The Druid Trades: True Druids, Brehon, Fathi, Filid, Bard, Smiths (Gowan or Govannon) and The Fiana

Despite all the interest these trades seem to generate, they have a very meager historical record on which to draw in trying to create for them the same sort of fulsome fantasy existence evident in the descriptions of the other trades in RoM, for which so much more information was available. What has come down from the historians is based largely on the words of the Greeks and the Romans, but that body is in fact very scant, less than 2,000 words in all, not to mention the bias of a foreign culture and in the case of the Romans, a certain slant due to political agenda, as well. Some historians, mostly Greek, treat Druids as great philosophers and scientists worthy of admiration. Others, mostly Roman, make them into bloodthirsty barbarian priests, epitomes of backwardness, ignorance and cruelty. Yet others, like Caesar, suggest that they were both. Caesar’s Gallic Druids were members of a highly developed national organization with a special training.The tales and chronicles set down on parchment around the 7th, 8th and 9th centuries, when Christianization preserved what had been for hundreds of years a strictly oral tradition, in the lands where true Celtic societies managed to continue through the 4th or 5th centuries and in some regards much later (like a fly in amber), provide a much richer resource. The physical archeological evidence and the lifestyle depicted in the epic tales and chronicles such as the Mabinogion provide a similarly rich resource. Thus, these diverse forms of evidence are considered to corroborate one another. The chronicles of the Celtic countries comprise the chief resource on which we have drawn in writing the descriptions of the trades that were such an intrinsic part of Celtic society.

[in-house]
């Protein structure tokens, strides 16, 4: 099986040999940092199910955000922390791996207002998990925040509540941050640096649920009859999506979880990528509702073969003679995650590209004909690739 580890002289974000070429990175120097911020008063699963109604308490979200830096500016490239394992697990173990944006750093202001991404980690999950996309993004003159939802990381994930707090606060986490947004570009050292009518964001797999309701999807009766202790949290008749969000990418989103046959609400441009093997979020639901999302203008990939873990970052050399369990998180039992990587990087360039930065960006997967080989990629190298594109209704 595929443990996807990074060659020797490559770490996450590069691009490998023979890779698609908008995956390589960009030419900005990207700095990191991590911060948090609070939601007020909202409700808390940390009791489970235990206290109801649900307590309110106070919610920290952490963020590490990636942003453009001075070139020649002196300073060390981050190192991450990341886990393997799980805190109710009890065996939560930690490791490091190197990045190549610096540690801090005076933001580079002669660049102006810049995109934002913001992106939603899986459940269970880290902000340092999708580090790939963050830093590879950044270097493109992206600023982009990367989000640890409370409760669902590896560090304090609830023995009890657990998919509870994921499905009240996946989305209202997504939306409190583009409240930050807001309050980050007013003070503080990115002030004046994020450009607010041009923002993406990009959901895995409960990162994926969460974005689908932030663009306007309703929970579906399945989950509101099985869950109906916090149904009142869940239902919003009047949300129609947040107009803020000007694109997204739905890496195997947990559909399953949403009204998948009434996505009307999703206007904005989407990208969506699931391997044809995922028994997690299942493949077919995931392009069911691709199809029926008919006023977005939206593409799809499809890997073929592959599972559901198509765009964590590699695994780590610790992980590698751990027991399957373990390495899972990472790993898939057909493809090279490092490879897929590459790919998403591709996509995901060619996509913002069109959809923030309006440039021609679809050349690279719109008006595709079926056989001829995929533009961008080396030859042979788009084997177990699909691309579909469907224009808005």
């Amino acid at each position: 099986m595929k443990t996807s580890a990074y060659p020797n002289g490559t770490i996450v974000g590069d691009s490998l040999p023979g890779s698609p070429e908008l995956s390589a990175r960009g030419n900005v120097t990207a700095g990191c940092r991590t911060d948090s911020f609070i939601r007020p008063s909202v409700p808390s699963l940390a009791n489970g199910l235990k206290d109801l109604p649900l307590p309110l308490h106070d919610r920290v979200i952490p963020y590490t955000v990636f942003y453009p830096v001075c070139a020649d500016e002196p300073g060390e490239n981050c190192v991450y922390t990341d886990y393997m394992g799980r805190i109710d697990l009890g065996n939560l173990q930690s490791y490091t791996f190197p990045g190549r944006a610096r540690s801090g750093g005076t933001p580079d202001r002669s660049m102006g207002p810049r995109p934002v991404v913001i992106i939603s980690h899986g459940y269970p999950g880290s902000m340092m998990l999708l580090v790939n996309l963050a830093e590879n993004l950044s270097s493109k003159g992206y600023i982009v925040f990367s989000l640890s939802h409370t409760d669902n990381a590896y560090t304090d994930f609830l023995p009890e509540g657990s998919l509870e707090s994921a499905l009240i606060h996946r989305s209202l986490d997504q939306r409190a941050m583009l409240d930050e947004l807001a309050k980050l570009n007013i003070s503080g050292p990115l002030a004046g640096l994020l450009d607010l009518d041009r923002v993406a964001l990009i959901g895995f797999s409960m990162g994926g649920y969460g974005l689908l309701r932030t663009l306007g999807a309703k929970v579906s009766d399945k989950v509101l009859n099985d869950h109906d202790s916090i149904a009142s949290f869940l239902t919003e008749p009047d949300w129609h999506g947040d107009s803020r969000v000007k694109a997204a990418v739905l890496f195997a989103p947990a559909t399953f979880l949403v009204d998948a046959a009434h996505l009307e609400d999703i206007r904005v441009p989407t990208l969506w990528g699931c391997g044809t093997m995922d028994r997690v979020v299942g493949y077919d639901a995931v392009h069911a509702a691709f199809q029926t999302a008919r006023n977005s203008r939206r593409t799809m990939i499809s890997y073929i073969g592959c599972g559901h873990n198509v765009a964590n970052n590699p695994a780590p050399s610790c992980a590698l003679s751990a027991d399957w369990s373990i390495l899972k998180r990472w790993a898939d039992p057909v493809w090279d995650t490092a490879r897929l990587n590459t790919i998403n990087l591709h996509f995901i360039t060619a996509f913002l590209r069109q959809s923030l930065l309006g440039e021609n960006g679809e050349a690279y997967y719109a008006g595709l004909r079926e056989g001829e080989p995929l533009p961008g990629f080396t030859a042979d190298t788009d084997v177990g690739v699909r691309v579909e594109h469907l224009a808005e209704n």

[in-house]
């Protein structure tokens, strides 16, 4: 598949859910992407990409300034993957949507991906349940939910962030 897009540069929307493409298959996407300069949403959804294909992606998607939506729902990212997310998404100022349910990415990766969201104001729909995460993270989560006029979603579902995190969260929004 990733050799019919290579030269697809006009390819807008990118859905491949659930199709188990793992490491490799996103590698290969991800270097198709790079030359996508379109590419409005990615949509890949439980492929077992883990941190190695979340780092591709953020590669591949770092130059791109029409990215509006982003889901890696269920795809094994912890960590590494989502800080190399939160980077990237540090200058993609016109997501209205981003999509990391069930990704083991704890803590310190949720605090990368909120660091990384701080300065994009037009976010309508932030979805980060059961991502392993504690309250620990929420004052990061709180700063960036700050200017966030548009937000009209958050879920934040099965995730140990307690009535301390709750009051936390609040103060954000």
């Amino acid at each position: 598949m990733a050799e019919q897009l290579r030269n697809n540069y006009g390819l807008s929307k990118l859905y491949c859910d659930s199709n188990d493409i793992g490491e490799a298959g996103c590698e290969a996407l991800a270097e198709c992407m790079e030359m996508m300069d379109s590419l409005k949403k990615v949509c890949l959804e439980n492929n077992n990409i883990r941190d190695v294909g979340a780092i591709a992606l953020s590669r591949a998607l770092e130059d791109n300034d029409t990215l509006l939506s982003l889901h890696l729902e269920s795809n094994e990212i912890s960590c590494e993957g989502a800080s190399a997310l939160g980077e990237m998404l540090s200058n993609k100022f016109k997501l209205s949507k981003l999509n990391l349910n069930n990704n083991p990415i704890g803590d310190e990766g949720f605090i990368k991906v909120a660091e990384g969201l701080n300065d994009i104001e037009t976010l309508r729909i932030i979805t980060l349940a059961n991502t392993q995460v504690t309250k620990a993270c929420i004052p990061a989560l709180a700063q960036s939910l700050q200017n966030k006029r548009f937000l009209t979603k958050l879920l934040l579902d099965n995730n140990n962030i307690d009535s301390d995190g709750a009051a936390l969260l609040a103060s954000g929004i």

There has been MUCH fanciful imagining done to reconstruct what is little more than a facsimile of the Druid myth, and almost none of it is supported by any sort of evidence, literary or archaeological. We have striven here to come to terms with all the evidence from the chronicles and the histories that could be garnered, however. This is our best effort to sort it out what is available and make some sense of what evidence we have, and also to make of it something the players of RoM might find enjoyable.

The first difficulty to tackle in regards to these trades is the fact that the term “druid” is not as definite and finite a term as most believe.

The word Druid is composed of two parts, first dru-, regarded by some prominent scholars as an intensive, and vids, which comes from vid, which is “to know,” or “to see.” Thus, the Druid was “the very learned one”, “the very wise one” or “the all-seeing one”. It is possible, however, that dru- is connected with the root which gives the word “oak” in Celtic speech—Gaulish deruo, Irish dair, Welsh derw, and that the oak, occupying such a prominent place in the religion, was brought into relation with the title referring to the most important leaders of that religion. In this case the Druids would be “wise one of the oak” or perhaps “learned [in the secrets] of the oak”. The modern forms of Druid, drui and draoi in Irish and Scots Gaelic, respectively, simply mean “sorcerer”. Anyone who wields magick can be called a Druid while they are in the process of exercising that power/knowledge, regardless of the trade by which they earn their daily bread or any other skill set they may have mastered or for which they may be known, such as Warrior or Huntsman like a member of the Fianna. Those who practice druidecht, or wizardry, as the main thrust of their activities are therefore full-time “true” Druids, but the designation is in fact very elastic.

In Ireland the term(s) denoting a magician slides back and forth between a number of labels of which ‘druid’ is only one. If Druid was an ancient Celtic word for anybody who wields or has an understanding of supernatural power then it can be applied to a great range of trades in different societies speaking one of the Celtic languages.